Outsourcing Your IT — What to Look for When Choosing an IT Provider

Sam Bloedow
business woman at desk using a calculator

Outsourcing Your IT — What to Look for When Choosing an IT Provider

ROI differences in the managed IT service providers approach

As we discussed earlier, a reactive managed IT service provider focuses on keeping the day-to-day running. The ROI comes from the speed at which tickets get solved without your staff’s involvement, knowing what hardware to replace each year, and software license to renew. They are focused on the tactical doing of the work.

On the other hand, a proactive managed IT service provider focuses on helping the business run more efficiently. The ROI comes from the substantial (8x) reduction in issues, so your staff stays working. ROI is also seen in the guidance on all things technology, including business applications so you can (most quickly and cost-effectively) accomplish your business initiatives. The continual identification of risk and productivity improvements will keep your business protected while doing more with less. Proactive managed IT service providers are focused on the strategic, operational, and tactical of the work. The real difference in ROI here is the impact on the annual revenue that can be supported per employee. Proactive approaches allow companies to support $20,000 more in annual revenue per employee, per year than the same business with a reactive approach.

Download our ebook to see what good IT support looks like. 

Cost differences of managed IT services

You might be thinking, “What kind of costs can I expect to pay for managed IT services?”. As you can imagine, the cost of simply fixing what is broke takes significantly less time than the combination of fixing what’s broken, preventing issues from happening, and guiding a successful IT strategy. So it is good to understand the ballpark costs you should expect.

In a reactive managed IT service model you can expect to pay around $100 per computer user per month. The average computer user with a reactive IT approach has 1-2 tickets per month equaling about 1-2 hours per month when it comes to IT. This leaves little room in the budget to pay for tools and not enough to pay for proactive prevention or strategic guidance.

woman using computer and calculator

In a proactive managed IT service model you can expect to pay around $150 per computer user per month. The average computer user with a proactive IT approach has 0.25 tickets per month equalling about 15-30 minutes per month for IT. This leaves room to pay for tools, proactive prevention, and strategic guidance. In fact, 90% of your $150 budget is now focused on proactive IT and meaningful ROI including preventing issues, keeping your people productive and guiding strategic improvements across all your business technology.

Delivering managed IT services

As you have learned there is a vast difference in approaches and results between reactive and proactive managed IT service providers. Managed IT service providers focus 100% of their time on delivering the same result across all their clients in a repeatable way. All processes, best practices, and roles are created to fulfill either reactive results or proactive results—not both.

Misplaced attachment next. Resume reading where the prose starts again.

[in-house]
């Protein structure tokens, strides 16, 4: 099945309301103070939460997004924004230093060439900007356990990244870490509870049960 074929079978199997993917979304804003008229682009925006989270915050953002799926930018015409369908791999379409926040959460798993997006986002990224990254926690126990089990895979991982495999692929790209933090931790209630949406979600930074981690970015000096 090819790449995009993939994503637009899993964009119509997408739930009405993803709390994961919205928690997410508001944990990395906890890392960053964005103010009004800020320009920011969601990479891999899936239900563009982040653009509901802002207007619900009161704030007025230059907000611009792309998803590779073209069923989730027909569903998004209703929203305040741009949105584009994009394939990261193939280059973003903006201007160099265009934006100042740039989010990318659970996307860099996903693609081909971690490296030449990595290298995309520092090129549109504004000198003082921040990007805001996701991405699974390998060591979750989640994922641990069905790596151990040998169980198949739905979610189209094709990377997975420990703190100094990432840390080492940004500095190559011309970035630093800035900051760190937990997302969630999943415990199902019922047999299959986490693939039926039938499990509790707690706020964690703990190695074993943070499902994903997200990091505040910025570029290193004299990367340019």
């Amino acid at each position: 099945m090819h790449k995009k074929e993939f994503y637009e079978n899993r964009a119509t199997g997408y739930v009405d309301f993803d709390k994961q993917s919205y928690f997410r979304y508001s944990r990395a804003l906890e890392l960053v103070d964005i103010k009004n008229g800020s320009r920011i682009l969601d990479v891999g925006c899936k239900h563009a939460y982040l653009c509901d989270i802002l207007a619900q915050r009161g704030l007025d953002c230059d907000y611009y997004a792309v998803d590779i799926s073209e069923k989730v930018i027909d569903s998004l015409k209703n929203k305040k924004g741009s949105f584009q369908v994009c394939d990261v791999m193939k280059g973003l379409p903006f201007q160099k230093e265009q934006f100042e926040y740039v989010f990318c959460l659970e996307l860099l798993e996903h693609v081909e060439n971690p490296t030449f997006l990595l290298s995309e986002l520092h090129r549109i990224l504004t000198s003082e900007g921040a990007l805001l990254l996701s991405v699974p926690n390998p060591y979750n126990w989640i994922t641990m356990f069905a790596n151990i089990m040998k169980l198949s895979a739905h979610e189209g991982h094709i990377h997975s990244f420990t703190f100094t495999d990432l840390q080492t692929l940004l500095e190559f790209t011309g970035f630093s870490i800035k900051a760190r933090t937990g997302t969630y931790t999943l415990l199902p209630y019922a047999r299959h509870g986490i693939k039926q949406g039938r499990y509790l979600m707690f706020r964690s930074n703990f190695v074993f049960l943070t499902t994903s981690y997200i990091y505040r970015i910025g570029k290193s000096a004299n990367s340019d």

Other anomalies to look for are managed IT service providers that provide multiple plans. A truly proactive managed IT service provider has one plan and 100% of their clients are on it.

Another question to consider is: what is the percentage of a company’s revenue that is focused on delivering proactive managed IT services? Are they really a project company first and managed IT service company second? Or a copier dealer first and a managed IT service company second?

The pain of switching providers

The idea of changing IT providers is daunting for most small to midsize business executives. The current provider knows all your passwords and how to install your software. In reality, we find that there are just staff members at the reactive managed IT provider who knows this information and switching isn’t as stressful as you may think.

Here’s what switching from a reactive IT provider to a proactive IT provider looks like.

In week 1 security information is captured and in week 3 it is published into an electronic portal for all members of the proactive IT service provider to use and update.

Additionally in week 3, documentation to set up and deactivate users and set up new computers or printers is created. This process is repeatable which makes it easy for your time, every time.

The real-time commitment needed of business executives are:

  • What is your business plan?
  • Who can make purchasing and security changes?
  • Do you have vendor contact info?
  • 30 to 60 minutes each month, in structured forward-looking IT planning.

In the onboarding phase, your proactive IT provider will work with you to make a smooth transition.

Onboard

  • Week 1- Gather Info
  • Week 2- Install Tools in Silent Mode
  • Week 3- Build Documentation
  • Week 4- Tools and Support Go Live

Once onboarding is complete, you’ll have around-the-clock support moving forward.

Ongoing Initiatives

  • 24/7 support to get users back working when there are issues.
  • 24/7 management to monitor the network for issues and implement patches to help protect it.
  • Proactive audit and alignment to best practices to prevent issues from arising.
  • Guidance and direction on an IT plan and budget for what to do next to help your business do more with less.
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